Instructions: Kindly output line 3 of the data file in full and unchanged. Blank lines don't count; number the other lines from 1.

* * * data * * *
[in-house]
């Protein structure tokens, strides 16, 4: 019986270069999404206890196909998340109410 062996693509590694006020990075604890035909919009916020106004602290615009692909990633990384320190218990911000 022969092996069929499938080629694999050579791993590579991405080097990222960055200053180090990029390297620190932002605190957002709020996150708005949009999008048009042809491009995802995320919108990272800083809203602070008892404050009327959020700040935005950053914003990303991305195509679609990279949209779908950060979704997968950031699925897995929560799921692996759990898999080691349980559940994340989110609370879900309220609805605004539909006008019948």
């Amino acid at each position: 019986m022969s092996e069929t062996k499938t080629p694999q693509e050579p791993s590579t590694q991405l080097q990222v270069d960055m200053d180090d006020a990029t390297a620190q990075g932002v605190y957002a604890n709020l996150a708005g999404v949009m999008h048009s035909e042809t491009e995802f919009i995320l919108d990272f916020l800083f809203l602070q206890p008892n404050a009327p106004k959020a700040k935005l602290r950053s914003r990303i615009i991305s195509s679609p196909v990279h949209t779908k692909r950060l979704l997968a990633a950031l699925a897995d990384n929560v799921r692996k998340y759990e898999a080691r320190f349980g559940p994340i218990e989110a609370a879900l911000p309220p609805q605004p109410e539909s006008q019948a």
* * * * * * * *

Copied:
């Amino acid at each position: 019986m022969s092996e069929t062996k499938t080629p694999q693509e050579p791993s590579t590694q991405l080097q990222v270069d960055m200053d180090d006020a990029t390297a620190q990075g932002v605190y957002a604890n709020l996150a708005g999404v949009m999008h048009s035909e042809t491009e995802f919009i995320l919108d990272f916020l800083f809203l602070q206890p008892n404050a009327p106004k959020a700040k935005l602290r950053s914003r990303i615009i991305s195509s679609p196909v990279h949209t779908k692909r950060l979704l997968a990633a950031l699925a897995d990384n929560v799921r692996k998340y759990e898999a080691r320190f349980g559940p994340i218990e989110a609370a879900l911000p309220p609805q605004p109410e539909s006008q019948a």